Really, this is not new news. There are several reports about healthy people and chronically ill people benefitting health-wise from being around pets; it can range from dogs that can sense when their owners are on the verge of hypoglycemia or seizures (a fascinating area) to people losing weight/ getting exericse due to their pets to the "general mental health" talked about here.

    Pet therapy, where dogs/cats/etc. are introduced to nursing homes, rehab facilities, kids with disabilities, etc. is common here in the US. While I'm not sure of the benefits, the people who aren't afraid of animals (the ones who are don't get exposed to the animals) do seem happier when the animals are around and I don't see a lot of downsides, although there was at least one inconclusive paper about whether pets could introduce new bacteria, etc. to these places.

    This also reminds me of the study where elderly folks in Japan who lived alone felt happier than the control group when they were given a Sony Aibo -- an electronic dog.

    http://en.wikipedia.org/wiki/AIBO

    I'd like an AIBO -- taking care of a real pet takes too much energy -- but I don't think it'll help me with my CFS.

    [And please don't swim with dolphins. Watch the Oscar-winning documentary 'The Cove'.]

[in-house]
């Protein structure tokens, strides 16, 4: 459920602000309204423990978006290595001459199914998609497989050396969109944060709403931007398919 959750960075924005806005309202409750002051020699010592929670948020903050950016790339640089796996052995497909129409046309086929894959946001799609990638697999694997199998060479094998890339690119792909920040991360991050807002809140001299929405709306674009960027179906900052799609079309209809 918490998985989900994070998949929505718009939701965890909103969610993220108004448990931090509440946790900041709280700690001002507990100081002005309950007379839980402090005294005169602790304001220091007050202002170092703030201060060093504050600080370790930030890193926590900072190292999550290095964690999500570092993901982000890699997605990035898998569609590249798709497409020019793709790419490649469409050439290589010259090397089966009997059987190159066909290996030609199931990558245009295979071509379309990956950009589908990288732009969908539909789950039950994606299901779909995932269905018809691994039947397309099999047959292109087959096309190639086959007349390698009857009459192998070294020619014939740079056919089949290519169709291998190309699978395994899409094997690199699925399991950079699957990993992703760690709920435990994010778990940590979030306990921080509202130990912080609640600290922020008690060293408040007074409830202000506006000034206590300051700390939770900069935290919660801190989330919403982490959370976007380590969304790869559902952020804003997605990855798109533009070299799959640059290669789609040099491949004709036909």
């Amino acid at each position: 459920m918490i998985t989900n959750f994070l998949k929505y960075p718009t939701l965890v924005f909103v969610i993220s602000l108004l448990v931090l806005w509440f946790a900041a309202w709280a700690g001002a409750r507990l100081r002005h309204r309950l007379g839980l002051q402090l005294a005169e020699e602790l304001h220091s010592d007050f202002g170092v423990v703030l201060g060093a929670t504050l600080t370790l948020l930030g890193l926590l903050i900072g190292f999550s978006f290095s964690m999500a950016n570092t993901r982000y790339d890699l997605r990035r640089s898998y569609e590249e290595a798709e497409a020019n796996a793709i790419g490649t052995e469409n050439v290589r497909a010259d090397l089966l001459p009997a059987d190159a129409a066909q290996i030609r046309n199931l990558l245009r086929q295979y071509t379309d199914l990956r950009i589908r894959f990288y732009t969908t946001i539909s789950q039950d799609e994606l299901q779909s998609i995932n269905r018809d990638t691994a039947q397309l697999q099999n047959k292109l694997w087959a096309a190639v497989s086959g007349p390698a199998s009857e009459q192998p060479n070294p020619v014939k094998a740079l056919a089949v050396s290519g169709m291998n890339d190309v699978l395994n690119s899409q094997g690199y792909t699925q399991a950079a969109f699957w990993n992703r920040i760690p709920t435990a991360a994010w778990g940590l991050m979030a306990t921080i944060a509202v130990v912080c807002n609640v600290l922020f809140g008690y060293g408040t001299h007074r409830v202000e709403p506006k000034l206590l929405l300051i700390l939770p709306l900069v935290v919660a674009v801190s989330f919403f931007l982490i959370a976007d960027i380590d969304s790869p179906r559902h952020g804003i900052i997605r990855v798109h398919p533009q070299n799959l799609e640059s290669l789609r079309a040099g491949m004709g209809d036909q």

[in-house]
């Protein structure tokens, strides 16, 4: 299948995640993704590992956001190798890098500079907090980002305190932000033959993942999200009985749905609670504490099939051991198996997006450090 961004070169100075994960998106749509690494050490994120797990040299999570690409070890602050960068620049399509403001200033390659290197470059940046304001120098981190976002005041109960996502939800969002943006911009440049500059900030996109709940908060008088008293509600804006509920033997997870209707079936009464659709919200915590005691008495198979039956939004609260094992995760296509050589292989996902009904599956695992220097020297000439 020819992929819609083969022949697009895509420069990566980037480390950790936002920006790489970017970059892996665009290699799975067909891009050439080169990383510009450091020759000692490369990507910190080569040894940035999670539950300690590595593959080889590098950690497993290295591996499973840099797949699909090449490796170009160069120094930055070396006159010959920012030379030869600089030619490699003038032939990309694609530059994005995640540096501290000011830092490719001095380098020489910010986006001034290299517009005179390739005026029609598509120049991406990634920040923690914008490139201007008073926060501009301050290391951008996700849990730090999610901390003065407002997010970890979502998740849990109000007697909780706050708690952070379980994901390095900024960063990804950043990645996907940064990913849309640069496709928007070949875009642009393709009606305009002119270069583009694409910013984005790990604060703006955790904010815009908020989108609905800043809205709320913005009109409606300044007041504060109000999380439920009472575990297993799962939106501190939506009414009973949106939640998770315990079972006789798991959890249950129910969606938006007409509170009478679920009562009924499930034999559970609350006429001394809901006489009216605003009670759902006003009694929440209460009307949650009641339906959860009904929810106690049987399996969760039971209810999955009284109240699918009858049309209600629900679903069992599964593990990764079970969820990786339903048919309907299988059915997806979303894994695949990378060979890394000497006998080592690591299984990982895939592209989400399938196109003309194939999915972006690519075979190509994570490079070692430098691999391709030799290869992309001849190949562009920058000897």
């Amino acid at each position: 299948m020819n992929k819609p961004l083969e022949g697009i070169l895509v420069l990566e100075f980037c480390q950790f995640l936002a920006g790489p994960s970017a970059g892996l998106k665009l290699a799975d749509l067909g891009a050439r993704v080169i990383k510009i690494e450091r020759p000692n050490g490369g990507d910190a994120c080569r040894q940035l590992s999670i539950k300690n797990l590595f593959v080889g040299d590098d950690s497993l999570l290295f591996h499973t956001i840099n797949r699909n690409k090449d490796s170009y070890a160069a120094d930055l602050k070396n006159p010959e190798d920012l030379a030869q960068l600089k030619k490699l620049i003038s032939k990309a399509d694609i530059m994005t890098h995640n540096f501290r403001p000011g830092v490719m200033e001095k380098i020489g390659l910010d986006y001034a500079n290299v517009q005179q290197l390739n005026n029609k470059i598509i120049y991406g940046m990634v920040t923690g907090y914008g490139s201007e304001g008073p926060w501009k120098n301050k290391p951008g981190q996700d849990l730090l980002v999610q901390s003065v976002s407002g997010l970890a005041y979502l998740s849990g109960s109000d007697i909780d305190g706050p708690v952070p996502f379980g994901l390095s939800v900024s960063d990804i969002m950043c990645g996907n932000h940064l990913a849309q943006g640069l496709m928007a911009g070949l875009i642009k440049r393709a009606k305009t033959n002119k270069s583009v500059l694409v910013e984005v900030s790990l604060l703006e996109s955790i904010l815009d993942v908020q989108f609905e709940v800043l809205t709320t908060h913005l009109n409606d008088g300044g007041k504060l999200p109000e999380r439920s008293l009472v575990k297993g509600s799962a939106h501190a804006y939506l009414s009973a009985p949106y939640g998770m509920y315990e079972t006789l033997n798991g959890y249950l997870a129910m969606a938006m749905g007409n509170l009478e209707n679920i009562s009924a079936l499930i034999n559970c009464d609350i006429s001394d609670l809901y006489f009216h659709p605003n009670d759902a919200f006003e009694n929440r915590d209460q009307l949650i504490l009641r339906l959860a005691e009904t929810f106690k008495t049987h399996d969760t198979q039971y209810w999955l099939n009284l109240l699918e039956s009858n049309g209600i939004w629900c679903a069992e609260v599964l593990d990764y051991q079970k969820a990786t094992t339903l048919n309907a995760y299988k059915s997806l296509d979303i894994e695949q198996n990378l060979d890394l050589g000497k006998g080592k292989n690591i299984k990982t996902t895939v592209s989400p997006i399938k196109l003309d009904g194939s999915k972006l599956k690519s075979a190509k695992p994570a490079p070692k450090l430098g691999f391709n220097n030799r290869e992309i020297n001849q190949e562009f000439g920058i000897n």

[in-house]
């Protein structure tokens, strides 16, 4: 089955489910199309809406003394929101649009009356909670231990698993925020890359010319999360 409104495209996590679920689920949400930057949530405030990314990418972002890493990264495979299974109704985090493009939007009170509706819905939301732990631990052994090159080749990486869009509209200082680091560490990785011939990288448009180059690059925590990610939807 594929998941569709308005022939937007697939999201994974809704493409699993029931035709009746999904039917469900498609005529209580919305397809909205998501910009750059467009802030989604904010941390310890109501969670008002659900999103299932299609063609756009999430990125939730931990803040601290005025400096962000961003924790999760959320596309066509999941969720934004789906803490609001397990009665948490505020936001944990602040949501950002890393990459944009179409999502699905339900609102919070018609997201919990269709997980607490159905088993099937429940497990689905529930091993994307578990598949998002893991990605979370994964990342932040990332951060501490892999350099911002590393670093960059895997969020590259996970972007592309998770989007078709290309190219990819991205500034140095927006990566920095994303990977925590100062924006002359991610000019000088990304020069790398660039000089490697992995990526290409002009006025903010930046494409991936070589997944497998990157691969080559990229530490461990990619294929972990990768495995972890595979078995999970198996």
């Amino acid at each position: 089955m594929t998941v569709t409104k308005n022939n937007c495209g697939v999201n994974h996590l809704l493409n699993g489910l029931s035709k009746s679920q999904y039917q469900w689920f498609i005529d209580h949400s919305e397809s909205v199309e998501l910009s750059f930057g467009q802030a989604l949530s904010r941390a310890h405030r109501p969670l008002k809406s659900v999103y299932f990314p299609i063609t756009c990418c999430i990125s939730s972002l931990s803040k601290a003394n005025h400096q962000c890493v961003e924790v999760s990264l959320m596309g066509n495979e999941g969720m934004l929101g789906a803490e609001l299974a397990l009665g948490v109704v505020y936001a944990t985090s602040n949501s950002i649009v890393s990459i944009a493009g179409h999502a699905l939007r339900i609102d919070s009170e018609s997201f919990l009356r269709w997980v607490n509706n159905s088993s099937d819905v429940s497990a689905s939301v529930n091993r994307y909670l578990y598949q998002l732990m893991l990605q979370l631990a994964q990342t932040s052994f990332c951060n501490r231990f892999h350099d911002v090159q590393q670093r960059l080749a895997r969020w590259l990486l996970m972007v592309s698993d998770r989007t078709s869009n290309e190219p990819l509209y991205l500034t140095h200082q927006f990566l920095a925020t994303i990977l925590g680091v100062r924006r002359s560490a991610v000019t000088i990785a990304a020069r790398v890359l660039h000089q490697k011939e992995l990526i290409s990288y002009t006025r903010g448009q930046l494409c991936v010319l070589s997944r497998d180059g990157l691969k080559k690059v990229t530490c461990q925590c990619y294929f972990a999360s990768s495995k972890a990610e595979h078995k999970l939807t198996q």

10. ixchelkali

    ixchelkali Senior Member

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    What bugs me is that somehow that study on pets & people with (presumed) CFS got funded. It seems easy to get funding for any kind of mind/body study on ME/CFS, but darned difficult to get funding for biomedical studies. Supposedly because the studies submitted aren't of high enough caliber. Yeah, right. And even when the studies get done, they have trouble getting them published. But trivia like this gets published, no problem.
     
  11. Dolphin

    Dolphin Senior Member

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    I agree in general (from what I've seen in the UK anyway). The Medical Research Council (like the NIH in terms of giving out grants) hasn't approved any biomedical research grants; all the grants it has approved have been headed by biopsychosocial psychiatrists and psychologists (I know there are some psychiatrists and psychologists who are not "bad" but all the ones that have been approved are from those of the CBT/GET school of thought).